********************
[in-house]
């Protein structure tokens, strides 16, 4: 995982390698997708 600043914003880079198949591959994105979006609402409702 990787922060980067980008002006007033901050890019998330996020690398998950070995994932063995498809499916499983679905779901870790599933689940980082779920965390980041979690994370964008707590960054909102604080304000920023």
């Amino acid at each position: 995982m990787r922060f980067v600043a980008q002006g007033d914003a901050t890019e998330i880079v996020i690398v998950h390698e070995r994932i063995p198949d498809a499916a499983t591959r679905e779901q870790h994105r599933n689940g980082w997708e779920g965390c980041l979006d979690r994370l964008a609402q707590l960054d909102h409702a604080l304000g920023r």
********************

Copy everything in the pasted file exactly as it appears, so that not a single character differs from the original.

[in-house]
């Protein structure tokens, strides 16, 4: 995982390698997708 600043914003880079198949591959994105979006609402409702 990787922060980067980008002006007033901050890019998330996020690398998950070995994932063995498809499916499983679905779901870790599933689940980082779920965390980041979690994370964008707590960054909102604080304000920023």
């Amino acid at each position: 995982m990787r922060f980067v600043a980008q002006g007033d914003a901050t890019e998330i880079v996020i690398v998950h390698e070995r994932i063995p198949d498809a499916a499983t591959r679905e779901q870790h994105r599933n689940g980082w997708e779920g965390c980041l979006d979690r994370l964008a609402q707590l960054d909102h409702a604080l304000g920023r």